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Restructuring: OneVOICE Calls On Civil Society Groups, Nigerians To Stand Up To National Assembly





Civil society group, OneVOICE has today  called on well meaning Nigerians and other change advocacy bodies to reign on National Assembly for long overdue restructuring of the country.


In a passionate paper presentation at a Media Parley, Organized By OneVOICE at Centre for Constitutional Governance in Lagos, Pastor Adedeji Adeleye  said unless all Nigerians mount pressure on the lawmakers they would subject entire population to under development and  perpetual slavery.



The OneVOICE Media Committee Chairman also said the national Assembly members who are the frontline beneficiaries of the present lopsided structure would resist change, adding, devolution of power to the federating States would pave the way to rework the country for greater efficiency and ultimately lead to economic development and growth.



Recall, the agitation for restructuring of the country suffered a setback last week Wednesday July 26 when the Nigerian Senate voted to reject a proposal to amend the 1999 Constitution to devolve more powers to the states. The following day (July 27) at the House of Representatives, members also voted against giving more powers to States.


Furthermore, he noted that  overarching regional interest guided the rejection.

“For instance, all the items the northern senators (led by Senators Adamu Aliero and Danjuma Goje) kicked against during the plenary debate of the proposals were rejected during the voting session. Aliero argued that devolution of power cannot take place without first tinkering with the revenue allocation formula in favour of the federating States. According to him it is meaningless to pass power devolution without first reworking revenue allocation formula, and this was not itemized among the 34 items slated for amendment. However, observers see the rejection of power devolution on the crest of prior non-adjustment of revenue allocation as excuse by the northerners to buy time. Indeed, there is the fear being nursed by the northerners over devolution of power as an indirect way of importing restructuring into the Constitution to turn Nigeria into confederation with strong confederal states and a weak centre.’’

Among other things, he said “the northern senators also opposed the removal of Land Use Act from the 1999 Constitution to free land for massive development including agriculture. The proposal crashed because the northerners felt that “to delete Land Use Act from the Constitution would be another way of endorsing resource control especially for South-south States which could turn round to ask the Federal government, the oil majors and ‘other foreigners’ to leave their land. They used their numerical strength to reject all proposals that would free southern Nigeria from so called ‘economic exploitations’. State creation and boundary adjustments proposed to make for equity, equality and give a sense of belonging to the federating States also failed – as the clause or item was opposed by the northern senators.”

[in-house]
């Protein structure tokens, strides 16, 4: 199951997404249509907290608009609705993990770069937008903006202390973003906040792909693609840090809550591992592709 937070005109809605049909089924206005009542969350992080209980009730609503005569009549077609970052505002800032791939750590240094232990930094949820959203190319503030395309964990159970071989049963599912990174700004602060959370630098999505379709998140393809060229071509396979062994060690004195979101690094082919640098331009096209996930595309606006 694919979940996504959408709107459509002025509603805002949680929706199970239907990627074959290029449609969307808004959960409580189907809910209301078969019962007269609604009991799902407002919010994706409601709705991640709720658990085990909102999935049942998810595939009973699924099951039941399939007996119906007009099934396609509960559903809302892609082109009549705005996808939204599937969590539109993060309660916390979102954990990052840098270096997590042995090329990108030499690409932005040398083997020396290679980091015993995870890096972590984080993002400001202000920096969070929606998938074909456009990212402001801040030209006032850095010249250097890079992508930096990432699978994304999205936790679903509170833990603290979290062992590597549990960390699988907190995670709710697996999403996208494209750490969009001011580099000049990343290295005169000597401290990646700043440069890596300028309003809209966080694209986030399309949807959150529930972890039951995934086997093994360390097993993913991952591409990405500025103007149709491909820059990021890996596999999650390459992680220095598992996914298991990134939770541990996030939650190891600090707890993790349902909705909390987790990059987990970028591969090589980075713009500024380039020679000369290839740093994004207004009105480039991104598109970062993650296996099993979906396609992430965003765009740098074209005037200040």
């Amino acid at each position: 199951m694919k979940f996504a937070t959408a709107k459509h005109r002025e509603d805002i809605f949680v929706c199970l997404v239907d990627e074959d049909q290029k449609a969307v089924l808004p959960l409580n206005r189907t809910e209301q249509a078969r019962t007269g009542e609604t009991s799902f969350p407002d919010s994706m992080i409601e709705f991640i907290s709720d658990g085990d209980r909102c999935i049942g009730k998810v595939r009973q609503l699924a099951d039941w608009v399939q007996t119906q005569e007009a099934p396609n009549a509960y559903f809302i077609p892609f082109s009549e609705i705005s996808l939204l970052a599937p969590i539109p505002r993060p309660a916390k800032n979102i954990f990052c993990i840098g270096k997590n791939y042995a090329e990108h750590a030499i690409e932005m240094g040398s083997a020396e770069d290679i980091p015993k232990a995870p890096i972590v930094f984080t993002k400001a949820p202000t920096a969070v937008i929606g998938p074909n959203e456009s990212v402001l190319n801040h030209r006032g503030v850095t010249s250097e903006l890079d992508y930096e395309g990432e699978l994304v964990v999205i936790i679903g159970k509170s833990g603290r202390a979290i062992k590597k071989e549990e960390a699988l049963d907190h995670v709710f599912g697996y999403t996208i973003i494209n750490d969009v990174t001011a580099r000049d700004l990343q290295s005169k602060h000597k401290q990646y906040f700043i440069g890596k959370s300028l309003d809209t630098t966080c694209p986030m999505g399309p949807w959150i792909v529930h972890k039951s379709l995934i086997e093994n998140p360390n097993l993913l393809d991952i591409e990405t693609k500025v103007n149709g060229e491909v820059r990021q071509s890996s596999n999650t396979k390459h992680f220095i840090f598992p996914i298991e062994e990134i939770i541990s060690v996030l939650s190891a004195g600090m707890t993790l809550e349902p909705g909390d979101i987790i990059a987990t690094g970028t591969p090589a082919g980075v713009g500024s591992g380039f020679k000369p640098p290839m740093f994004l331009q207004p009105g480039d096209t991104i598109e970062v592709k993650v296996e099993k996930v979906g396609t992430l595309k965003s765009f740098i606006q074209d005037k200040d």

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“During the hay days of regional government (1952-1966), southern Nigeria had greater economic development and growth; took charge of its own resources, security apparatus, and social amenities. It only paid 30% of revenue to the federal revenue pool for sharing among three regions and federal government. The south now wants a return to this old order.”


Furthermore, he said “given the local peculiarities of government in a federation, only State governments can properly act as the “ordinary government” of the people. Indeed, one cannot but agree with the comments made by the renowned constitutional law jurist Professor Ben O Nwabueze, SAN where he underlined the incongruity of constituting a National government into the “ordinary government” when he stated that:

“A Federal Government which has exclusive control over trade and commerce within each State, over labour and social security and over much of the greater part of  university, technological and professional education, which controls the organized coercive forces of law and order in the country, which has concurrent but overriding authority with respect to public safety, public order and essential supplies and services, and which is invested with considerable powers in matters of purely local concern like land and local government is as much, if not more, the ordinary government of the country as the State governments.””


OneVOICE however recommends that: